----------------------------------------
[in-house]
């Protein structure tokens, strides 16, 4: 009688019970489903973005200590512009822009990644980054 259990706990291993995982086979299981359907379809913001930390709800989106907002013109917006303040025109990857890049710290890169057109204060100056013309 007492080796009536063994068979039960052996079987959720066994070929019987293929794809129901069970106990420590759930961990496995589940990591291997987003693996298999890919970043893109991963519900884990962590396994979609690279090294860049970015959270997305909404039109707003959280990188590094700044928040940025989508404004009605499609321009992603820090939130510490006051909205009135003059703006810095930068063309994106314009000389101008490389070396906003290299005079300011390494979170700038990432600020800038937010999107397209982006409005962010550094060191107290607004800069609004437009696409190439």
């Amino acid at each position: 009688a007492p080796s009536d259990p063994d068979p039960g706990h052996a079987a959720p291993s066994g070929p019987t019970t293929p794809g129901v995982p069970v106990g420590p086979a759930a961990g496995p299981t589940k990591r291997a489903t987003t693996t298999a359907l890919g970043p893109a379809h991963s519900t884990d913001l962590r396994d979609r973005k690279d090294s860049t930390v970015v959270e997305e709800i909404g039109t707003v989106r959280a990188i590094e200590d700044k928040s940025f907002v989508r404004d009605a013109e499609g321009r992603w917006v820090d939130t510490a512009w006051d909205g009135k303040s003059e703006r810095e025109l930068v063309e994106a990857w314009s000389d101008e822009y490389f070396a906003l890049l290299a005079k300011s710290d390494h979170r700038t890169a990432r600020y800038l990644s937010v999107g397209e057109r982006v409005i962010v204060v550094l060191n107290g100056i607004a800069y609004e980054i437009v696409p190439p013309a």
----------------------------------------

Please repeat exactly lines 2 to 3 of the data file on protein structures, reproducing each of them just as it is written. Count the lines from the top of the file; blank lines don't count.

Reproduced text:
């Protein structure tokens, strides 16, 4: 009688019970489903973005200590512009822009990644980054 259990706990291993995982086979299981359907379809913001930390709800989106907002013109917006303040025109990857890049710290890169057109204060100056013309 007492080796009536063994068979039960052996079987959720066994070929019987293929794809129901069970106990420590759930961990496995589940990591291997987003693996298999890919970043893109991963519900884990962590396994979609690279090294860049970015959270997305909404039109707003959280990188590094700044928040940025989508404004009605499609321009992603820090939130510490006051909205009135003059703006810095930068063309994106314009000389101008490389070396906003290299005079300011390494979170700038990432600020800038937010999107397209982006409005962010550094060191107290607004800069609004437009696409190439």
């Amino acid at each position: 009688a007492p080796s009536d259990p063994d068979p039960g706990h052996a079987a959720p291993s066994g070929p019987t019970t293929p794809g129901v995982p069970v106990g420590p086979a759930a961990g496995p299981t589940k990591r291997a489903t987003t693996t298999a359907l890919g970043p893109a379809h991963s519900t884990d913001l962590r396994d979609r973005k690279d090294s860049t930390v970015v959270e997305e709800i909404g039109t707003v989106r959280a990188i590094e200590d700044k928040s940025f907002v989508r404004d009605a013109e499609g321009r992603w917006v820090d939130t510490a512009w006051d909205g009135k303040s003059e703006r810095e025109l930068v063309e994106a990857w314009s000389d101008e822009y490389f070396a906003l890049l290299a005079k300011s710290d390494h979170r700038t890169a990432r600020y800038l990644s937010v999107g397209e057109r982006v409005i962010v204060v550094l060191n107290g100056i607004a800069y609004e980054i437009v696409p190439p013309a």